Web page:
mode 2 = passive-aggressive. I'm scolding you for you're not sure what and you might not even be here to hear it? Also lame and usually ineffective, because the people who are disobedient or not the types to feel bad about it and the people who are listening probably aren't the perpetrators (as you said yourself).

So I think the real question here is, do you ever use these approaches on your group or collaborators, FSP? How do you avoid getting yourself into these kinds of situations?

yolio said...

Total management fail. Scolding is almost never effective management. It just creates resistance.

I have a book rec on this subject: "Clevers" by goffee and jones. These are business school types talking about best practices for managing highly trained/skilled workers, such as academics. They have a really interesting perspective on the whole thing.

Anonymous said...

A possible reason for Mode 2 scolding is fear. The manager wants to scold a particular person, but is unwilling to do it directly -- usually for some bad reason. Perhaps (s)he is afraid that the scaldee will take it personally, that it will start a "you are singleing me out because I am ___ (fat|old|young|foreign|tall|short|any other ridiculous and non-pertinent category).

A general scolding sends the same message, and allows the disingenious response "I did not single you out. If you happen to be one of the people guilty of the offense, please correct your behavior, but this is a generic warning to all."

Peter said...

Due to the tendency of people to regress to the mean, scolding always seems to work, and praise never seems to work.

After someone does a great job, it is likely that they will do a poorer job on the next thing as they regress to their own mean. Thus, if a boss are not aware of this, praise will seem ineffective, as the response to praise will be a poorer job than the previous time (which it would be no matter what - the effect of the praise is likely small as compared to the regression effect).

On the other hand, if someone does a poor job, then it is quite likely that they will do a better job next time. In this, they will be regressing to the mean from the below, rather than from above (progressing to the mean?). Thus, to the boss who is unaware of this effect, scolding will seem super-effective because after the scolding, the person did a better job the next time (which they would have done anyway as the regressed to the mean).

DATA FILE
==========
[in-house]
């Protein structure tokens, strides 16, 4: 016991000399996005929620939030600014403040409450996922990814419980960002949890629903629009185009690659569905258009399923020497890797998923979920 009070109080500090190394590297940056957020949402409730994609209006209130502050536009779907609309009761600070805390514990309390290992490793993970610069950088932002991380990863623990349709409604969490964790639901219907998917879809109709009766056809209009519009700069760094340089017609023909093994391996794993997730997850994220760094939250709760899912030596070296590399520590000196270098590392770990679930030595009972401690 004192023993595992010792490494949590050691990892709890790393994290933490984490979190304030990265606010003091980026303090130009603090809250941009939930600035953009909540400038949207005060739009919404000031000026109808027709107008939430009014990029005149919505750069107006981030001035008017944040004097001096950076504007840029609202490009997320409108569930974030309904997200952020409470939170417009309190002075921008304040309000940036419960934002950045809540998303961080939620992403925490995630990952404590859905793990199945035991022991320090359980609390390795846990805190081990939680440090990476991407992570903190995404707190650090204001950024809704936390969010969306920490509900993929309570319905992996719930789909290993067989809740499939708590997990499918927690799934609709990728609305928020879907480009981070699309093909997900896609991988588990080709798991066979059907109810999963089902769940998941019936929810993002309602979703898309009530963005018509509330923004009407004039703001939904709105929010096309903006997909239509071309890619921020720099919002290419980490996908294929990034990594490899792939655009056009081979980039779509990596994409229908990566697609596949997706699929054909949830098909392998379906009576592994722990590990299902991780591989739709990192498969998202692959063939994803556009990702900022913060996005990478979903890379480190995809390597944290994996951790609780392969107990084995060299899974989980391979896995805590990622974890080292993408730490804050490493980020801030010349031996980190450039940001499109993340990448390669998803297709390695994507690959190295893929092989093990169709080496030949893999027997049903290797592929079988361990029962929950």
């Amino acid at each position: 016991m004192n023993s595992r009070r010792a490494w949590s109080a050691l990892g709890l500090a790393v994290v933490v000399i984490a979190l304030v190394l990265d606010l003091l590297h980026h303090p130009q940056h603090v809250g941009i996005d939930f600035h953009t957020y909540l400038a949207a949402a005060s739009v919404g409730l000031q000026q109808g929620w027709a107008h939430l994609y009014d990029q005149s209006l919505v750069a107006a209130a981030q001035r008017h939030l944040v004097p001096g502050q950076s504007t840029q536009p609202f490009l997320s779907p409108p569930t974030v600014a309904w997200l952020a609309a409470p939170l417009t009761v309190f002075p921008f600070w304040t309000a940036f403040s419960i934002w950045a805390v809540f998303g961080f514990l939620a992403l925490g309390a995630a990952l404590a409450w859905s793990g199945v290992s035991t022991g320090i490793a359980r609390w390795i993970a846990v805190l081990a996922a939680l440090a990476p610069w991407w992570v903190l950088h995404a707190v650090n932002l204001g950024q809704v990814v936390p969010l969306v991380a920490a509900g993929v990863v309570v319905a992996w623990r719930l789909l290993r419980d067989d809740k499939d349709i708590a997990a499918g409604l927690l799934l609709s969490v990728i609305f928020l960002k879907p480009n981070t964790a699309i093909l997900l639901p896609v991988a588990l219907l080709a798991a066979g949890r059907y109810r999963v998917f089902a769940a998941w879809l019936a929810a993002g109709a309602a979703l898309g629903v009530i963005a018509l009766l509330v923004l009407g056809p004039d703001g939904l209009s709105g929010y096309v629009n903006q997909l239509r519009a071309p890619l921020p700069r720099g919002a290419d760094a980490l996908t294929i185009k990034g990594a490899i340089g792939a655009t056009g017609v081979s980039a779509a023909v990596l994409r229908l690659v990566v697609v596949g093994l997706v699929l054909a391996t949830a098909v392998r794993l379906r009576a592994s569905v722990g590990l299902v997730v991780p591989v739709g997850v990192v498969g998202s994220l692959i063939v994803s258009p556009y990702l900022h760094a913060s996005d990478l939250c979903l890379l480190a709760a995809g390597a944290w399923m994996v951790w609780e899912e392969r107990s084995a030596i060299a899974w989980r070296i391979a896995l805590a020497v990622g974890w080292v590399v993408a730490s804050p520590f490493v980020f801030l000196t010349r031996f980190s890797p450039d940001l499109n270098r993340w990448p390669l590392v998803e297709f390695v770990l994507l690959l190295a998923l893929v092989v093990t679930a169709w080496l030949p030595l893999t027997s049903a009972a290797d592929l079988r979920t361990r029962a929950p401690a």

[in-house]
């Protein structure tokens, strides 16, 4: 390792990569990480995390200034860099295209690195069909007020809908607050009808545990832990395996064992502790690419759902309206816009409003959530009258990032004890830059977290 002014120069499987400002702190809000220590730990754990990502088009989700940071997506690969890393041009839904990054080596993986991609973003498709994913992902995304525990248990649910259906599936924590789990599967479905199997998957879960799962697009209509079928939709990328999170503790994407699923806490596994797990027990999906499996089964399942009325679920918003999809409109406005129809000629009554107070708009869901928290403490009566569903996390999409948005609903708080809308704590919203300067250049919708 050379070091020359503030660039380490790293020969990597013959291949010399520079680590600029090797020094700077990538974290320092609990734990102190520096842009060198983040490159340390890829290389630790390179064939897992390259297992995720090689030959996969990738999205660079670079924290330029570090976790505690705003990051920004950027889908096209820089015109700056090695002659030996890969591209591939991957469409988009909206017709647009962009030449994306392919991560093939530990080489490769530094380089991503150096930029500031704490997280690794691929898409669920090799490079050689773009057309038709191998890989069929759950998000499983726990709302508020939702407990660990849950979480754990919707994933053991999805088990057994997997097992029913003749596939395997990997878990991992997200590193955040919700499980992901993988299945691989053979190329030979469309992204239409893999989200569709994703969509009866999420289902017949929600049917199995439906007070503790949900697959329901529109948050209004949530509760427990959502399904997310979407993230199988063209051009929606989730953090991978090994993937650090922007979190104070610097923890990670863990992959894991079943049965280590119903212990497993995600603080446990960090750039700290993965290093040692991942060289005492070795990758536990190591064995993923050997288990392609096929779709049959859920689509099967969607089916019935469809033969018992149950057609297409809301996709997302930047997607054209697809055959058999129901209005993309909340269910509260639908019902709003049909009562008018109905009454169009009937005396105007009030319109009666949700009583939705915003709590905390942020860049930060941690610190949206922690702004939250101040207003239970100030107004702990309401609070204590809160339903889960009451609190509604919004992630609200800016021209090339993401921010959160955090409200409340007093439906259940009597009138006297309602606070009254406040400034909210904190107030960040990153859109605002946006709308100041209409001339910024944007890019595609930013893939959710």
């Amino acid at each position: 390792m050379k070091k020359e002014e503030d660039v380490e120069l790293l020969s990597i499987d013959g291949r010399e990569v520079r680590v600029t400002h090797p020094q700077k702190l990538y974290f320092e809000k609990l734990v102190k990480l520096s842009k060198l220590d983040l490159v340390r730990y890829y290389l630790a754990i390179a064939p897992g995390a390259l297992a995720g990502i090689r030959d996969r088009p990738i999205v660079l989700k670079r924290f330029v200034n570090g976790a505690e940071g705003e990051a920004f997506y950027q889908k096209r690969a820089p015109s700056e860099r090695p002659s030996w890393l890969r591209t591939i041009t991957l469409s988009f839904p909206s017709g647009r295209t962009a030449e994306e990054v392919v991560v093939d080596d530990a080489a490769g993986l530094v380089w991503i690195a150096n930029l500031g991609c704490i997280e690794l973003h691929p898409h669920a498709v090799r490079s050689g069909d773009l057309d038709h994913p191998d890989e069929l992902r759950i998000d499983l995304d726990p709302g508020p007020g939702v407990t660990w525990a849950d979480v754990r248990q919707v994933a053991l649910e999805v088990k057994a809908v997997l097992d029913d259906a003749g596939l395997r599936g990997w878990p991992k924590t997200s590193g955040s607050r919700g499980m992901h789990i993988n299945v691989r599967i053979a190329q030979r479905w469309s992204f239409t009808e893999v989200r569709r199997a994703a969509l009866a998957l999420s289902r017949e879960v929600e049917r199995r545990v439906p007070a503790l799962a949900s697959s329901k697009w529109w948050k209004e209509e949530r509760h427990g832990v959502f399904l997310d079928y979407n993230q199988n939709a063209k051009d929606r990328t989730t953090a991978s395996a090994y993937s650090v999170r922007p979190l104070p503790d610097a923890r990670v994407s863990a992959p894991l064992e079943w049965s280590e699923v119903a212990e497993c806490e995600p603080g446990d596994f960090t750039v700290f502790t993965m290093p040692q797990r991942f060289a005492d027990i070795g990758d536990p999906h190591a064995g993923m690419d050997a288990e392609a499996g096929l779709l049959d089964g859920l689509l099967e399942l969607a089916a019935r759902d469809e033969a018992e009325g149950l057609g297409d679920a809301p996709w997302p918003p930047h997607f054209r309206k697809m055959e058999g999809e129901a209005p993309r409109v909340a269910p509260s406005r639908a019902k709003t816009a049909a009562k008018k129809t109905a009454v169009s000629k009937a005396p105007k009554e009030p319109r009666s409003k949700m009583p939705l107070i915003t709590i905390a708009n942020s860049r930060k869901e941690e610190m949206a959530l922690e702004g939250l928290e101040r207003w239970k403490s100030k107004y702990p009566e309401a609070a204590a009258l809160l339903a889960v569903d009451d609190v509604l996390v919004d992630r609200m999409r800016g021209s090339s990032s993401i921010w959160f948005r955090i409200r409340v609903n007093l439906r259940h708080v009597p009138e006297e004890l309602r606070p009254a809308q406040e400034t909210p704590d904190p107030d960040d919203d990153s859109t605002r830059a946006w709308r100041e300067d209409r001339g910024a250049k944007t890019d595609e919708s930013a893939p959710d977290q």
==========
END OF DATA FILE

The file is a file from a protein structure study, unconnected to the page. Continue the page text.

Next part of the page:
All of this together, means that a boss who has not taken this effect to heart can end up becoming a scolding nagging passive-aggressive constantly-negative boss, because, in their experience, negative feedback is the only thing that appears to get results. The tricky thing, and this requires humility on the part of the boss, is to accept that these "results" would have been obtained without the boss's praise or scolding, simply through a well-understood statistical phenomenon.

Peter said...

In response to my own comment, I made a blog post talking about this very effect and showing how the "boss" of a random number generator would be forced to conclude that praise (when it produces a high number) is a poor method of producing high numbers, but that scorn (when the machine produces a low number) is a totally effective method of preventing low numbers!

Azkyroth said...

"There is another Scolding Mode that comes to mind: have unwritten rules (or expectations) that newcomers are not told about, then lie in wait until they unknowingly break these rules (or fail to meet these expectations), then ambush them with a Scolding. For extra points, perform the Scolding in front of other people or even better, in a meeting.

I have experienced all of this in grad school.

For extra extra points, you can do what my host parents did when I was on a high school exchange in a country where I had only a moderate grasp of the language and culture upon arrival: in addition to post facto scolding, also punish them for breaking the Rule, because they "should have known" about it (even though it was never communicated to them), assert that they broke the Rule on purpose, make insinuations about their character and family upbringing..."

You're rather fortunate in (probably) not being susceptible to being a target of stage 3: "have it explained to you that the person in question has a disability that makes it extremely difficult for them to absorb unstated expectations and leaves them easily 'overloaded' in tense social situations...and a) either pretend to absorb this knowledge and then utterly ignore it when making decisions about assigning blame later on, or b) ignore the 'disability' part and browbeat the person for 'making excuses' or 'expecting special treatment.'"

I still find it difficult to believe Neurotypicals don't set these social conventions up on purpose for precisely this reason.

Anonymous said...

my postdoc lab was full of Scoldings and Public Humiliation during group meetings. And as if that wasn't enough, the PI would frequently follow these up with mass e-mails sent to the whole group - and the group was large, including collaborators on the email list - to continue the Scoldings by e-mail as well. No one liked the PI but he was a big name in the field so many students and postdocs wanted to be associated with his lab and have his name on papers and just took the verbal/psychological abuse as coming with the territory.

(the power of tenure...)

I was so glad I didn't do my PhD in that lab because the grad students were constantly paralyzed with fear and too afraid to be creative in their research or exercise any independence of thought in case it led to another public scolding and humiliation. The grad students (those that stayed because they felt they had no options) ended up being just good soldiers and very highly skilled and efficient knowledge-workers but not very independent as scientists.